Going Local: EatSafe Pilots Food Safety Interventions in Nigerian and Ethiopian Traditional Markets
Globally, food safety is a concern in traditional food markets, a setting where millions of people access food daily. While these markets supply a variety of food commodities and provide vendors with livelihoods, it is difficult to guarantee safe food, as markets are often without regulation and can lack the necessary infrastructure to support best food safety practices. As a result, there has been a growing interest in localizing food safety interventions to improve food safety in traditional food markets.
The localization and adaptation of food safety interventions involve understanding stakeholders’ perspectives, the food safety challenges, tailoring food safety practices, trainings, guidance, policies and programs to the unique needs of local communities and their markets. This approach considers the cultural and social factors that influence food safety practices in these markets and works to address them in an effective and sustainable way.
Feed The Future’s EatSafe: Evidence and Action Towards Safe, Nutritious Food (EatSafe), is implementing and testing a range of market-based interventions aimed to influence consumer behavior to demand safer food in selected traditional markets in Nigeria and Ethiopia. Through early efforts like municipal roundtables, stakeholder mapping and story-sourcing in Nigeria and Ethiopia, EatSafe’s work started at the program level in partnership with local actors and stakeholders. The work quickly progressed along the localization spectrum through co-design workshops and the rollout of interventions directed by local leaders, with the goal of shifting ownership, responsibility and power toward community partners.
EatSafe in Nigeria Intervention Progress
Resulting from rigorous formative research and a collaborative design process, four interventions are currently being implemented in both Kebbi and Sokoto States:
- Abinci Fes-Fes (Safe Food Brand Initiative): Provides in-market visual cues so consumers can identify and prefer vendors who implement food safety best practices via training and an opt-in brand program;
- Association for Promotion of Food Safety and Improved Nutrition (APFSAN): Establishes a group of market actors and stakeholders via a Nigerian government-registered non-profit organization to advocate for improved food safety; embodying USAID’s local capacity strengthening policy;
- Wajan Iafiyayyen Abinci (Safe Food Market Stand): Creates a physical space in the market where consumers and other stakeholders turned value chain actors can access food safety information while they shop; and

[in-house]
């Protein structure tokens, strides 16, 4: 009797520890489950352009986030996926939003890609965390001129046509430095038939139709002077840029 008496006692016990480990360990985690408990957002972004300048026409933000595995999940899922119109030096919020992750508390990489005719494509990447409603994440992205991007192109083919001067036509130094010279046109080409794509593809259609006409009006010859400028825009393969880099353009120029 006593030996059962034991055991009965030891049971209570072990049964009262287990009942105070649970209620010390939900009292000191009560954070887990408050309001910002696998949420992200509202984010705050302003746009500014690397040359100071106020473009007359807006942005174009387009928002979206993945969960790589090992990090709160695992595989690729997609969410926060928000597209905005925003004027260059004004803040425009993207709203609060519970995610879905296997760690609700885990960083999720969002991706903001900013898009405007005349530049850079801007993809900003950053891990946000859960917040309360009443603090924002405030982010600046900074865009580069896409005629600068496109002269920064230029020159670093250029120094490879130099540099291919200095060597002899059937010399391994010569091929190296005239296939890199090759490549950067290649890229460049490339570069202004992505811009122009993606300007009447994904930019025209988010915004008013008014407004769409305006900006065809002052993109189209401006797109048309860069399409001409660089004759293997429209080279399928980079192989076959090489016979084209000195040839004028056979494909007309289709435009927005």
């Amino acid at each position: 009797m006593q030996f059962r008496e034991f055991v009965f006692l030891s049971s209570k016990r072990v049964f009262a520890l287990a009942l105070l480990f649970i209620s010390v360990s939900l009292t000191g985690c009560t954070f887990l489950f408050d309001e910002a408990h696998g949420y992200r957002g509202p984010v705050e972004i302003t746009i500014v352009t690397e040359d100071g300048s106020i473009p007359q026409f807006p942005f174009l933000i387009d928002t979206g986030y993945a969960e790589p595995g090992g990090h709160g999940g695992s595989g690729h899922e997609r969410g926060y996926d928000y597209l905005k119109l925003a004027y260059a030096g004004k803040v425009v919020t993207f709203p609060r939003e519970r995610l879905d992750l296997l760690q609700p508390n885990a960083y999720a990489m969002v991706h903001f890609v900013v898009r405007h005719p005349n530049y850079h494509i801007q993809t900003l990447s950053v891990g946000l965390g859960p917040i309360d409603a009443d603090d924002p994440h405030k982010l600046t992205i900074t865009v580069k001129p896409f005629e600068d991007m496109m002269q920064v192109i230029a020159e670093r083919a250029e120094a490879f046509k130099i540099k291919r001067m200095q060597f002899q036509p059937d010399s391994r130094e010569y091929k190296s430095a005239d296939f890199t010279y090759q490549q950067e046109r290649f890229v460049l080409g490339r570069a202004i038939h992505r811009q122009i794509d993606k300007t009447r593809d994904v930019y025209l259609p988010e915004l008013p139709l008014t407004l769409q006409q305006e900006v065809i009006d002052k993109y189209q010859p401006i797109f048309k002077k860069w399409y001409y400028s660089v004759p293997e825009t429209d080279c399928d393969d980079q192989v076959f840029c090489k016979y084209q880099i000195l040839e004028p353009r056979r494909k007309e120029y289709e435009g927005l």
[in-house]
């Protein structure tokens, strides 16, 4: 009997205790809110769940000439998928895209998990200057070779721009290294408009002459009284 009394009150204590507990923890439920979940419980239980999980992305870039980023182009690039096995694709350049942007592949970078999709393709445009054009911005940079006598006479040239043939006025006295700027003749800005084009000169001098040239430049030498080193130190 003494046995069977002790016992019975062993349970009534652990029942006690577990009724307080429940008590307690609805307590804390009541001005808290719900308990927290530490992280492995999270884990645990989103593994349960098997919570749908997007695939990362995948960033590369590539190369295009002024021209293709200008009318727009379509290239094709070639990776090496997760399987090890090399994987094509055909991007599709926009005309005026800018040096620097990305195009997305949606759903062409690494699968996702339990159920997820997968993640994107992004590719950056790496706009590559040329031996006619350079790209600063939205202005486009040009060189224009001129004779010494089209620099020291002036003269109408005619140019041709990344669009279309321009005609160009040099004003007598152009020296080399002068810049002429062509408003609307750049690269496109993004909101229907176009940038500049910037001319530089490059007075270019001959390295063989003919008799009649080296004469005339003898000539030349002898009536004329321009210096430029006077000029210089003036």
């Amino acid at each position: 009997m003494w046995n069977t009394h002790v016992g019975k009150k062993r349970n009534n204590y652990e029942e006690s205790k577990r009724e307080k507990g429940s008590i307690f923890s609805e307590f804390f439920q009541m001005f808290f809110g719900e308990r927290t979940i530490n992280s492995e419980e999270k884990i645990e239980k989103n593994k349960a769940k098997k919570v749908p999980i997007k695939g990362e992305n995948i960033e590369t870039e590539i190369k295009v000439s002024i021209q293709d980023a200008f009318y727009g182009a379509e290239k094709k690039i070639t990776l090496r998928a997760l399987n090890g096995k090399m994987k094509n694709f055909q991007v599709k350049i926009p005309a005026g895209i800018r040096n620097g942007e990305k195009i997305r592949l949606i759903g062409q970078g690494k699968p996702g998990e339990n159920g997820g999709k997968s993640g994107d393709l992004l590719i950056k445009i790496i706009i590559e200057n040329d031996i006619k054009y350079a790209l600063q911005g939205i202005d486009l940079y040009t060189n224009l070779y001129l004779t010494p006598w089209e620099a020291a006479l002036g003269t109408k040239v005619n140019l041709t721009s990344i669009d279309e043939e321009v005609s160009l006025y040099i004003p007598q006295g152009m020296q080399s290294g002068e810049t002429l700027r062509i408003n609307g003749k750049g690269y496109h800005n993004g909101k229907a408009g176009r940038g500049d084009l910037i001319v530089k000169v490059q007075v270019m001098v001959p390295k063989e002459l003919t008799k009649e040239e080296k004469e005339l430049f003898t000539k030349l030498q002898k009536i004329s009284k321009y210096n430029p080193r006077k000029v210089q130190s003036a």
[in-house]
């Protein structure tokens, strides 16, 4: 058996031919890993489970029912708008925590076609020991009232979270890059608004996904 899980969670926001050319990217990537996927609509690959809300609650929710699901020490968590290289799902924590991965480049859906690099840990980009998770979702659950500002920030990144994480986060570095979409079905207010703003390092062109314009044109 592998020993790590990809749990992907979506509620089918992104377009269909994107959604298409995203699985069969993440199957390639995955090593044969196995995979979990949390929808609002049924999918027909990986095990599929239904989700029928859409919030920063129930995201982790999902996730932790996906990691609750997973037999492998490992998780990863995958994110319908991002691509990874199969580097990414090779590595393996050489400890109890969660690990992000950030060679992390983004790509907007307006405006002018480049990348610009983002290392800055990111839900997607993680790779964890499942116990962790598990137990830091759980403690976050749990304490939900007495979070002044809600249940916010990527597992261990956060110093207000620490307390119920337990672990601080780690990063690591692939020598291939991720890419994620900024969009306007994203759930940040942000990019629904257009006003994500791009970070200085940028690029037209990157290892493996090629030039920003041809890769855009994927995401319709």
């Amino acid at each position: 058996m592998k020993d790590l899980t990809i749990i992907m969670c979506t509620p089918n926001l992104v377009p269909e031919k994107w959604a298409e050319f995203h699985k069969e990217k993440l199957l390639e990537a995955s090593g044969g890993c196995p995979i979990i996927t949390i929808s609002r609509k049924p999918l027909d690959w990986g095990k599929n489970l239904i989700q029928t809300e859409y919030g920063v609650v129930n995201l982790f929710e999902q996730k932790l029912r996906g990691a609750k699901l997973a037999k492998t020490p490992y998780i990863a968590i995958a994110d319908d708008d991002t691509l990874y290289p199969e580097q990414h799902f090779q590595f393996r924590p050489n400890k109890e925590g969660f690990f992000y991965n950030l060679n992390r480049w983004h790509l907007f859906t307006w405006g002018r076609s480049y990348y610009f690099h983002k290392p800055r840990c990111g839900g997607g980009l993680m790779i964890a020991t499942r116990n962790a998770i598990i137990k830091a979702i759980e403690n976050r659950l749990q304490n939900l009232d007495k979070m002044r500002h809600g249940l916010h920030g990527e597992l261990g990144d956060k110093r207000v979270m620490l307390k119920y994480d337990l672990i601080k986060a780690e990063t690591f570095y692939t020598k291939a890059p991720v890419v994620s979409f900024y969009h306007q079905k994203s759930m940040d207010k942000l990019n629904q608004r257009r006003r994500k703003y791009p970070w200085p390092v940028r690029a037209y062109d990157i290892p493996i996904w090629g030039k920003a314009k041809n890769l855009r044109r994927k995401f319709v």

- Sayan Nagari (Safe Food Radio Show): Produces a weekly radio show with influential on-air personalities, call-in sessions and scripted dramas in support of food safety education and awareness to the general public in Kebbi (Vision FM 92.9) and Sokoto (Vision FM 92.5) States.
EatSafe in Ethiopia Intervention Startup
Following research, ideation and design with key stakeholders, three interventions are underway in a traditional food market (Aroge Gebeya) of Hawassa, Ethiopia.
- Food Safety Motivational Campaign: Delivers a multimedia campaign to raise awareness and motivate consumers to prioritize purchasing food from vendors that implement food safety practices;
- 'Learning by Doing' Vendor Training: Provides interactive and practical food safety training to vegetable vendors in the market to develop vendor capacity to implement safe food handling practices; and
- Market Improvement Initiative: Convene Hawassa city stakeholders and market actors around a shared objective: improving basic market infrastructure to support and promote food safety in traditional markets aimed to ensure the health and safety of the local community.
In conclusion, the localization of food safety interventions in traditional markets is an important step toward improving food safety and promoting healthy food practices. By tailoring interventions to the unique needs of local communities and traditional markets, the efforts can create a safer and healthier food environment for all. Stay tuned for more updates from EatSafe!
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This blog was made possible through support provided by Feed The Future through the U.S. Agency for International Development (USAID), under the terms of Agreement #7200AA19CA00010. The opinions expressed herein do not necessarily reflect the views of USAID or the United States Government.